The Spandex Story So Far
Will Ross, January 13, 2015
At the beginning of 2014, a friend moved to Boulder, Colorado to take up coding at altitude and commute a lifestyle of competitive triathlon from California to his new home. Jump forward a year and he’s taken up cyclocross and now populates my Strava feed with snowflakes since, yes, cross-country skiing is now another of his off-season sports. But despite these new developments, his cycling jersey still finds its way to the start line of the nordic trails in Boulder, a red ‘Hammer Nutrition’ hue sweeping its way through the snow.
Cross the Atlantic to autumn in London and I’m waiting for a friend outside Sophie’s Steakhouse, a cool restaurant in Chelsea. Just as dusk begins to draw in, a 40-something-year-old road cyclists takes a right at the traffic lights, bearing across the road towards my position outside the restaurant, immediately calling over a beer as he dismounts from his bike.
We get chatting and it turns out Peter has been riding in the South Downs, has clocked over 60 miles during the day and is totally OK with his ex-wife not understanding the reasoning behind buying an £8000 bike (“I mean, at least I’m not overweight driving a sports car.”). Needless to say, Peter is wearing very little – a pair of premium spandex shorts and matching top, all to go with his electronic gear-shifters which glow with metallic muscle.
Admittedly, Boulder and London are two special places where a touch of panache is usually well received, especially when the next trend is being flaunted. But now we’re in 2015 and spandex is all the rage. After the Borat mankini phase, knee-length spandex shorts are a comparatively modest form of dress.
The truth is, skin-tight clothing has been worn by men and women for centuries, but tended to reserve itself for fashion rather than function. Susan Conway’s 1998 Independent article “Fashion: The history of Hosiery…‘ highlights that stocking were common in the wardrobes of both men and women well into through the 18th Century, only changing when men started to moving towards wearing trousers during periods of industrialisation.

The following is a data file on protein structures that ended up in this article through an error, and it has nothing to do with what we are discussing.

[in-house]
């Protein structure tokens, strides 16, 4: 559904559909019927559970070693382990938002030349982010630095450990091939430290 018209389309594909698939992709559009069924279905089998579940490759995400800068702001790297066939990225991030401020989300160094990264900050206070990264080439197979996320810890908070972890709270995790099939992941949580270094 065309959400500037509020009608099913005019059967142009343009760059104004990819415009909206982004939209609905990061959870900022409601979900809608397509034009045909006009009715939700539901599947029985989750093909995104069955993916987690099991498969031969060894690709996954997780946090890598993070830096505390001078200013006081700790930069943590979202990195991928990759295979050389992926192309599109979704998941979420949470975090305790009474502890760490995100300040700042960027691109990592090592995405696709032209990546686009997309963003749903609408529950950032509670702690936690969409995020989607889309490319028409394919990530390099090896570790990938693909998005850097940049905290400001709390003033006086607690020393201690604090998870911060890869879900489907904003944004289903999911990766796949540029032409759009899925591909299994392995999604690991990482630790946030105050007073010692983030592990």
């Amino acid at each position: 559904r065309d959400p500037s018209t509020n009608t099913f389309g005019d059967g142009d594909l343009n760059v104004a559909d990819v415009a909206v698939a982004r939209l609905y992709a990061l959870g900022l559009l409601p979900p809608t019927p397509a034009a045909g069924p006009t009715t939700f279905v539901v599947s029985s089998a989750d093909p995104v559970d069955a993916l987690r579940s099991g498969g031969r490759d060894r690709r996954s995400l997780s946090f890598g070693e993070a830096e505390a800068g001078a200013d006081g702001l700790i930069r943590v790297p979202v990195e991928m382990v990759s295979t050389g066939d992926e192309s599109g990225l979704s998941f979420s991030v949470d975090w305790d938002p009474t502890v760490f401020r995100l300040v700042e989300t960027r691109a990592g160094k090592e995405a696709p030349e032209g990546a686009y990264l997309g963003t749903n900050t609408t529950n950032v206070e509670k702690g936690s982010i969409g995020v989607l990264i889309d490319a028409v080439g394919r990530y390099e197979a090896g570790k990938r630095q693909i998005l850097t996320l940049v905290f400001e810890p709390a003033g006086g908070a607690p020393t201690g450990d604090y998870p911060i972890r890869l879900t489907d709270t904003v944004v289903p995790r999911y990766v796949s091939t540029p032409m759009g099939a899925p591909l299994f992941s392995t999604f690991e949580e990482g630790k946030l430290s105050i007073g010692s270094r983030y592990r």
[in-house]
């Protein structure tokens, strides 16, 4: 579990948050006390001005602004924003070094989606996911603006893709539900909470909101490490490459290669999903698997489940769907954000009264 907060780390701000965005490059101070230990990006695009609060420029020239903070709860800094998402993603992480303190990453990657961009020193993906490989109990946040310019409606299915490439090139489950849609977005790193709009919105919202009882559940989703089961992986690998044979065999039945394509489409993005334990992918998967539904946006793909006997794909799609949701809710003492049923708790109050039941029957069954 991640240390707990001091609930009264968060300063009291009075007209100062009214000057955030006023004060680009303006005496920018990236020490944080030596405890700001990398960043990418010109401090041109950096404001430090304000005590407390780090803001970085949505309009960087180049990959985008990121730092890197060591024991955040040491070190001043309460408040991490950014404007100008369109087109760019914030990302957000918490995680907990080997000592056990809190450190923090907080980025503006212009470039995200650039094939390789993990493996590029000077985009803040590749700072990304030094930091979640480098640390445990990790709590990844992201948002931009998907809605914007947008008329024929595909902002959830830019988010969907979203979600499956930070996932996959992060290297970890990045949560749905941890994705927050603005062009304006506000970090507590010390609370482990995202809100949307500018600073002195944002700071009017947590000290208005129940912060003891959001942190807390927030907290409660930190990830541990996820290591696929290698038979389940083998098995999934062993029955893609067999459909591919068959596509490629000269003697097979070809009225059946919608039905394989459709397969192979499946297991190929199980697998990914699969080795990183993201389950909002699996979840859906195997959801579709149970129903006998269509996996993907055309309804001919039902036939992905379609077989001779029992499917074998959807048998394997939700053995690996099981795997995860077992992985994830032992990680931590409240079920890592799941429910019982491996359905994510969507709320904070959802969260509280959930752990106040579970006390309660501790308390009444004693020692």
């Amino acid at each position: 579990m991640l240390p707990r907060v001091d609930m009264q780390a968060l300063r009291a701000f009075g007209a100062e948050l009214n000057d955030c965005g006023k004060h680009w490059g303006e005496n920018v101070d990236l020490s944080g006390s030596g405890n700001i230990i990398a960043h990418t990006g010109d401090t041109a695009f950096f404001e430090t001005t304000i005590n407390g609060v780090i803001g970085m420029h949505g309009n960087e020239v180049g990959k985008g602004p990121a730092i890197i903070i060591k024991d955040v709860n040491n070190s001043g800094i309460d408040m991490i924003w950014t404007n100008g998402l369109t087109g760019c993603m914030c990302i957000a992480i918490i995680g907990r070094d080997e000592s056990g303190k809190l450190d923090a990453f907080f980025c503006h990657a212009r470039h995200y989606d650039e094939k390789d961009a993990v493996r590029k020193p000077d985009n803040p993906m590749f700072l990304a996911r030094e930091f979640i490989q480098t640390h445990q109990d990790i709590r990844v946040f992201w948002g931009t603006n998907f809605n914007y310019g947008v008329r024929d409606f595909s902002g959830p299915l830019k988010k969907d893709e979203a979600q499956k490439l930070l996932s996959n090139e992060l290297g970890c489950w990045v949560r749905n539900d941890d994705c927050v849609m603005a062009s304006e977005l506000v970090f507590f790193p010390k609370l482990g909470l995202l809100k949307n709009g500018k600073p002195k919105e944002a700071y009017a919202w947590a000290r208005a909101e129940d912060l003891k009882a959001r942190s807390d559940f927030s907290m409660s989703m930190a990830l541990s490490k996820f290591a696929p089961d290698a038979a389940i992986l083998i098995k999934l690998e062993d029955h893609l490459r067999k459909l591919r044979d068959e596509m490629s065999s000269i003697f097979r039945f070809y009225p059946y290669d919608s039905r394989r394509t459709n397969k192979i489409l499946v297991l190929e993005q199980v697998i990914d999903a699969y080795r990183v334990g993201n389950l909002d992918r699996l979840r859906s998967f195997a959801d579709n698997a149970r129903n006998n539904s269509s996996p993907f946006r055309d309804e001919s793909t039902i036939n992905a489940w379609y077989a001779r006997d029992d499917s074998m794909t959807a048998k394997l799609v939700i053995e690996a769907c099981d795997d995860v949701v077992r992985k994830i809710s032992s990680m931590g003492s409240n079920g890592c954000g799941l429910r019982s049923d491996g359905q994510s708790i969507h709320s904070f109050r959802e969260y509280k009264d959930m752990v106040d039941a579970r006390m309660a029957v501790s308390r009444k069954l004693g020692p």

It was DuPont scientist Joseph C. Shivers that opened the door to a new era of tightness with the invention of the company’s spandex fiber in 1959. Subsequently, DuPont branded their new technology as ‘Lycra’ and started to market it aggressively, assuming sales figures of over $1.5 billion per year. Incredibly elastic and resistant to body oils and perspiration, DuPont’s Lycra found success in the 1960s fashion, edging towards the sports market as a growing post-war middle class started to consume sports.
Since the Millennium, a wave of companies have started to succeed in fitting out a new breed of cyclists with incredibly technical apparel using Lycra. Perhaps the most well known is London-based Rapha, the brainchild of brand strategist Simon Mottram and a company that has developed a cult-like following. Their impeccable storytelling, growing collections of premium gear and array of cycling toiletries are noteworthy. Hop over to Switzerland or onto Assos‘ semi-pornographic website and there’s another impressive tale of tightness.
When Yanto Barker decided to set up cycling apparel brand Le Col in 2009, the conversation about designing apparel had already developed to realm of sophistication and choice. No longer was there a need to strike a compromise between functional apparel and social acceptance.
“We never set out to design Lycra clothing with broad public appeal but rather Lycra clothing that did their job for the wearer excellently and it happens that cycling and wearing Lycra has become part of our modern culture and socially more popular then ever before.”
Le Col have cut out their fair share of narrative too. The brand started production out of Treviso, Italy, also the home to one of the most revered cycling brands, Pinarello. Since launching, Le Col has weaved a story about cycling from their distinguished outpost, while linking into the professional cycling in Britain. Most recently, it was announced that they would outfit one of the 2015’s most exciting UCI-ranked teams, ONE Pro Cycling.
Captured most emphatically by this Spindle Productions clip, the focus Le Col place on blending experiential cycling and articulated gear sets it in a strong position as it makes its way to a new echelon of cycling with ONE.
When it comes to cycling equipment – bike frames, gear sets, pedals, handlebars, brakes – advancements over the last two decades have been tremendous. Compare a professional bike setup in the mid-1990s with an entry level carbon bike today and the technology is comparable. As the detail moves closer to the rider, with apparel brands slicing more aerodynamic, durable and delightful pieces, we’re bound for a second skin society that’s faster than ever.